Using a laser module as the light source in digital projectors has several dramatic financial and quality benefits over the lamps used in most projectors today. Although people tend to worry about eye exposure safety when they hear the term ‘laser’, it is very important to note that in projector applications the projected light from a laser illuminated projector is essentially no more hazardous that the light from current projectors!
In fact, the light emitted from laser-illuminated projectors is processed in such a way that it loses all of the usual qualities of lasers that are valued in many other laser applications. (see a graphic representation of this)
The scientific analysis supports this conclusion and thus, the international standards body that sets standards for lasers and their use – the IEC – recently changed its categorization of laser illuminated projectors from a laser standard (60825-1:2014) to the lamp standard (IEC 62471).
This new standard is quickly promulgating in many areas of the world through updates to national and regional enforcement documents. Safety-standards agencies in the EU and Japan, for example, have taken swift action to revisit and revise their safety regulations to make it economically possible to harness the inherent advantages of laser light over Xenon or other candescent lighting approaches.
Addressing Laser Regulations
The multitude of multi-national regulatory and legislative organizations requires the industry to be strategic in its approach to making smart and effective changes to safety requirements. LIPA is working to educate regulatory institutions worldwide on the needed changes to current regulations.
In the U.S., for example, regulations from the U.S. Food and Drug Administration (FDA) currently require many laser illuminated projectors to be legally treated as a high powered laser light show, because the light was originally generated with a laser device.
These regulations — left over from traditional rock concert laser regulations — require users to perform costly and time-consuming actions. This includes obtaining a special license, called a Laser Light Show Variance, prior to purchasing or operating a projector of a certain power or emission level.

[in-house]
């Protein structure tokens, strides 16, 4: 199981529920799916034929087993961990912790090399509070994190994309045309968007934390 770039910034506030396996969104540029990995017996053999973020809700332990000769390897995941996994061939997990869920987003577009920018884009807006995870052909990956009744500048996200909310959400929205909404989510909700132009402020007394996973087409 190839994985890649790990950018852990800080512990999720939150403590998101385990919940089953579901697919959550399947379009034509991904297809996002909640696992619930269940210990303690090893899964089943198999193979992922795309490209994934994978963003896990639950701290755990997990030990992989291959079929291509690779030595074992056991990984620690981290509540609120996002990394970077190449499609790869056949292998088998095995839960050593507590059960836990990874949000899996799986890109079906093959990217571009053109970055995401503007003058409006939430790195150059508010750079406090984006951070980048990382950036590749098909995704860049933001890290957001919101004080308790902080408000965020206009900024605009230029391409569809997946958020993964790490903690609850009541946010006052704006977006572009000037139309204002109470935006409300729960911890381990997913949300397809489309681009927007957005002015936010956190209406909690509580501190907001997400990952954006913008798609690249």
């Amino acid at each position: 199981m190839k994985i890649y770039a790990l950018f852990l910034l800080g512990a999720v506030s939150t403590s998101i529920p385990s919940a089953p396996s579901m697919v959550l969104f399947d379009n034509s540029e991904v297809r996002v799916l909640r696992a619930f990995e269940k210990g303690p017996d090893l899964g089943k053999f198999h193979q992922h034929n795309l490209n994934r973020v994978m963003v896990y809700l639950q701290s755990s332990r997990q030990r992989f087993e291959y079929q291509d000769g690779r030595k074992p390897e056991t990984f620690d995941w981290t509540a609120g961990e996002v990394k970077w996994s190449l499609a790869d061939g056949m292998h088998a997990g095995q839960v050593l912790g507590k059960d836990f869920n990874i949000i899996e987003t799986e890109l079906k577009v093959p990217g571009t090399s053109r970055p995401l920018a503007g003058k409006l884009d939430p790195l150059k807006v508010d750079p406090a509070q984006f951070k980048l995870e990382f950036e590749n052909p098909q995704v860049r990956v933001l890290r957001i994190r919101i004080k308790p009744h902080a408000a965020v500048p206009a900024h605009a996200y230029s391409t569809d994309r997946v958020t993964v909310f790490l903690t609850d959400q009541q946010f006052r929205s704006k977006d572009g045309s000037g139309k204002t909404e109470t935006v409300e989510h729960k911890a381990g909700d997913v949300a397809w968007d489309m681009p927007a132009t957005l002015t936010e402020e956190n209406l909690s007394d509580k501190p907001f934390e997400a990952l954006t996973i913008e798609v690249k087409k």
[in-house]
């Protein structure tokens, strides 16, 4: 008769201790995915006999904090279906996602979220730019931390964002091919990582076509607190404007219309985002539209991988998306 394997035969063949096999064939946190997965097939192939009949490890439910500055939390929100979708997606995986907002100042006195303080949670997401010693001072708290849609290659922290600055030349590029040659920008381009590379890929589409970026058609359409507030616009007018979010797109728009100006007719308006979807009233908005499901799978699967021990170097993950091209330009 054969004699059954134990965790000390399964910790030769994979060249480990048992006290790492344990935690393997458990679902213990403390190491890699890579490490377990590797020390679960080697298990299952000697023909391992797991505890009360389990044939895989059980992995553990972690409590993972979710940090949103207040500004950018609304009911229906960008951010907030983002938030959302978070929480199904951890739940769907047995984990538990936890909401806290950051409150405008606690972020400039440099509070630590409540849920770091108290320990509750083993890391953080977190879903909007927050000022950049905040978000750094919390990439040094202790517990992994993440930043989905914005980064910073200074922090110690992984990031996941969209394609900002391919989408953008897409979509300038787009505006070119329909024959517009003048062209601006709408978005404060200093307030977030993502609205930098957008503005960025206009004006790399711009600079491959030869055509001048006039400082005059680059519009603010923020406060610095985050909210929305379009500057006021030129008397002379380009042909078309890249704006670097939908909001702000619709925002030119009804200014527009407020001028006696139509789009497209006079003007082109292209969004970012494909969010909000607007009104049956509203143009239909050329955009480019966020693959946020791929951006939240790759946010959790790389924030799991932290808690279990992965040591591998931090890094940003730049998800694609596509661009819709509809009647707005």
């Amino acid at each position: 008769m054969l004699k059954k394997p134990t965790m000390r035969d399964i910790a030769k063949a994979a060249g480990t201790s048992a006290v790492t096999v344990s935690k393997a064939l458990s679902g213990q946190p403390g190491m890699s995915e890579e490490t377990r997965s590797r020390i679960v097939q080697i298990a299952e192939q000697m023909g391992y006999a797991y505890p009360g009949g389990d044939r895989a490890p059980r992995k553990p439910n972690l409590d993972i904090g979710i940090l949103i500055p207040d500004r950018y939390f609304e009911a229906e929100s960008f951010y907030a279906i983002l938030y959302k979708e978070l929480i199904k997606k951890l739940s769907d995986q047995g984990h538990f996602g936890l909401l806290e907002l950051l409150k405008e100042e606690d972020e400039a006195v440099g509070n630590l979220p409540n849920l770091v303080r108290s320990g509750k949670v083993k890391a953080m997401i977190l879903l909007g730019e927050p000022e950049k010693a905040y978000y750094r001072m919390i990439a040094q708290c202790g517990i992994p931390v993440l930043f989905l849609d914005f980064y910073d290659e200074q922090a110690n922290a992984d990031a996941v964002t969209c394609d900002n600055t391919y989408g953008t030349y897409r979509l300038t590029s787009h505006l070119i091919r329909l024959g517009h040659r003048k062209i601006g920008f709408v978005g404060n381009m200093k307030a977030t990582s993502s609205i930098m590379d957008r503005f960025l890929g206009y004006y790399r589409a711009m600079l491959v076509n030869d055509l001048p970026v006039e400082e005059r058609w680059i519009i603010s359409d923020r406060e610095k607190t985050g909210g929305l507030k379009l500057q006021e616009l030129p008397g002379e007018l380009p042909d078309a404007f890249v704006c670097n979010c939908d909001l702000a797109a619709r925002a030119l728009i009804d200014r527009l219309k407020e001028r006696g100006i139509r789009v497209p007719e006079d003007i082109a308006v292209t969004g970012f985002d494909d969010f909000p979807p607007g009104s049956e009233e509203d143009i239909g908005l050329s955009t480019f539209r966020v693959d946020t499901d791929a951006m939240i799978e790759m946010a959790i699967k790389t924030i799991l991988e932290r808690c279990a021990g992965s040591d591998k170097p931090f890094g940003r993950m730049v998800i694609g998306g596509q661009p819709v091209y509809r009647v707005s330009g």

The variance requires pre-show safety checks and an operator to watch the theater space during every showing, specialized laser safety training for all employees, as well as ongoing paperwork for governmental reporting for each show. LIPA believes this work is required under current regulations due to earlier definitions when in actuality, new laser illuminated projectors are no more hazardous than the lamp-illuminated projectors they are replacing, which have been used for 50+ years, without incident.
The FDAʼs Center for Devices and Radiological Health (CDRH), tasked with regulating Laser Light Shows, has expressed a willingness to implement new legal requirements as appropriate for this emerging technology, while lifting the oppressive requirements created for a different industry some 35 years ago.
LIPA has been asking the FDA to take the steps necessary to resolve this matter promptly, before industry begins wide-spread installation of laser based projection systems into theaters worldwide and begins to lower their total costs of operation.
Gathering industry consensus for application to the FDA for change is only one part of LIPA activity. Other activities include understanding and helping revise international regulations and definitions within the International Standards Organization (ISO) and International Electrotechnical Commission (IEC), Occupational Health and Safety Administration (OSHA), the American National Standards Institute (ANSI), and the CDRH’s Board of Laser Safety.
As well, LIPA continues to conduct technical tests and create new and useful measurements of LIPs and share the methodologies and results with the expert bodies in order to help them understand the characterization of laser light in use for projectors.